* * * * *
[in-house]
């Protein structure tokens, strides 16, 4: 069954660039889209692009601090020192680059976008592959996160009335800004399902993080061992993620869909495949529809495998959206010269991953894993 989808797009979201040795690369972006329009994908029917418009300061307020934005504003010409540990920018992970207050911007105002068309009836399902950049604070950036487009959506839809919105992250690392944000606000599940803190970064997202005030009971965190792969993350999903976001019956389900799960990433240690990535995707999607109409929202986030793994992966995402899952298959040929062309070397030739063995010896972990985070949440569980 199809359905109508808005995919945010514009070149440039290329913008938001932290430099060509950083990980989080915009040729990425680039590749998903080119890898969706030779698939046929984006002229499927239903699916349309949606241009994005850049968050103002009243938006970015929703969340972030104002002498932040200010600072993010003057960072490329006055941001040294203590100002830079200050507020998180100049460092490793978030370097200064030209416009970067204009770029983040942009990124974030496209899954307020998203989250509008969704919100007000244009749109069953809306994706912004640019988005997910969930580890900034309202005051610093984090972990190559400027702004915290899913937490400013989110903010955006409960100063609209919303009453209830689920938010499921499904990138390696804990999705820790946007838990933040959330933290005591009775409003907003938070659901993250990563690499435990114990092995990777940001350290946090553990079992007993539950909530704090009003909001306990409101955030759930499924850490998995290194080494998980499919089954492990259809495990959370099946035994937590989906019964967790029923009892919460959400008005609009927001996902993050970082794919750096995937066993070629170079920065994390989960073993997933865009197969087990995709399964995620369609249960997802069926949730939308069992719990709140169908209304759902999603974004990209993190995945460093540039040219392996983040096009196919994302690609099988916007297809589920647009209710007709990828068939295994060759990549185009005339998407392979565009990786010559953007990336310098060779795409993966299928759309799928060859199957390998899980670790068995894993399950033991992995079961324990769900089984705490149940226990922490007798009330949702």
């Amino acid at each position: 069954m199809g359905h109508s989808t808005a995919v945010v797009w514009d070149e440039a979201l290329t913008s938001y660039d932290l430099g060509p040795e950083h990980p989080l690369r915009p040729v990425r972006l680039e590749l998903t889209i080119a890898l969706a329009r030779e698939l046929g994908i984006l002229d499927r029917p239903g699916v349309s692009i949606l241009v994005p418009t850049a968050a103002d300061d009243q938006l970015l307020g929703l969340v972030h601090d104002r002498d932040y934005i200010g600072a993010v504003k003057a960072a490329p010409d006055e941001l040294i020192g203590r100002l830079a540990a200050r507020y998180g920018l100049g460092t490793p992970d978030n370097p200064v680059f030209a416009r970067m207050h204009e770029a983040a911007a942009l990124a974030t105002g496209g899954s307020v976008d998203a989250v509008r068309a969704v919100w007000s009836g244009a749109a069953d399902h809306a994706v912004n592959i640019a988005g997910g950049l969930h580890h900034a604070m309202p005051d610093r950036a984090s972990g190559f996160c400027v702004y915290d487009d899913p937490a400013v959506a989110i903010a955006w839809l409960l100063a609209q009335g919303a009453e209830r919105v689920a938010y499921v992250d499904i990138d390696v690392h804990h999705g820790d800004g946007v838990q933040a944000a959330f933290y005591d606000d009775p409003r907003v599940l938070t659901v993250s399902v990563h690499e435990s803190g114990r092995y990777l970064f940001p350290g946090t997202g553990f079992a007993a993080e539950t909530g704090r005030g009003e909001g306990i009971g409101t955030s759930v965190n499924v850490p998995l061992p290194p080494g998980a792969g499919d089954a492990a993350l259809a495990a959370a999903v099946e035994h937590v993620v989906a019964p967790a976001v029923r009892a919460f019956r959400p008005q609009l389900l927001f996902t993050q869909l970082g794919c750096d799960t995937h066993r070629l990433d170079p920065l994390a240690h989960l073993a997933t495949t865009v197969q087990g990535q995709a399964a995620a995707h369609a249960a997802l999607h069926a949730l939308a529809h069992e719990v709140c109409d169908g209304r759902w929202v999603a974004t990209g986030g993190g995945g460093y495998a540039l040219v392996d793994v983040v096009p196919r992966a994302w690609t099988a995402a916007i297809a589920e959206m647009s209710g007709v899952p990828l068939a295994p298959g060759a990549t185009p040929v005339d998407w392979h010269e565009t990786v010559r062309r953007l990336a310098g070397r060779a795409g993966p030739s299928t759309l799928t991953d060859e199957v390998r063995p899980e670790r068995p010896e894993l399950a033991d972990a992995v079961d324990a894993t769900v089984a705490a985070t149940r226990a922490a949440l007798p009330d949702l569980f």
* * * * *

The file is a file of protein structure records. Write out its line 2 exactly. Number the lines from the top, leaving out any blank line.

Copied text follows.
């Protein structure tokens, strides 16, 4: 069954660039889209692009601090020192680059976008592959996160009335800004399902993080061992993620869909495949529809495998959206010269991953894993 989808797009979201040795690369972006329009994908029917418009300061307020934005504003010409540990920018992970207050911007105002068309009836399902950049604070950036487009959506839809919105992250690392944000606000599940803190970064997202005030009971965190792969993350999903976001019956389900799960990433240690990535995707999607109409929202986030793994992966995402899952298959040929062309070397030739063995010896972990985070949440569980 199809359905109508808005995919945010514009070149440039290329913008938001932290430099060509950083990980989080915009040729990425680039590749998903080119890898969706030779698939046929984006002229499927239903699916349309949606241009994005850049968050103002009243938006970015929703969340972030104002002498932040200010600072993010003057960072490329006055941001040294203590100002830079200050507020998180100049460092490793978030370097200064030209416009970067204009770029983040942009990124974030496209899954307020998203989250509008969704919100007000244009749109069953809306994706912004640019988005997910969930580890900034309202005051610093984090972990190559400027702004915290899913937490400013989110903010955006409960100063609209919303009453209830689920938010499921499904990138390696804990999705820790946007838990933040959330933290005591009775409003907003938070659901993250990563690499435990114990092995990777940001350290946090553990079992007993539950909530704090009003909001306990409101955030759930499924850490998995290194080494998980499919089954492990259809495990959370099946035994937590989906019964967790029923009892919460959400008005609009927001996902993050970082794919750096995937066993070629170079920065994390989960073993997933865009197969087990995709399964995620369609249960997802069926949730939308069992719990709140169908209304759902999603974004990209993190995945460093540039040219392996983040096009196919994302690609099988916007297809589920647009209710007709990828068939295994060759990549185009005339998407392979565009990786010559953007990336310098060779795409993966299928759309799928060859199957390998899980670790068995894993399950033991992995079961324990769900089984705490149940226990922490007798009330949702």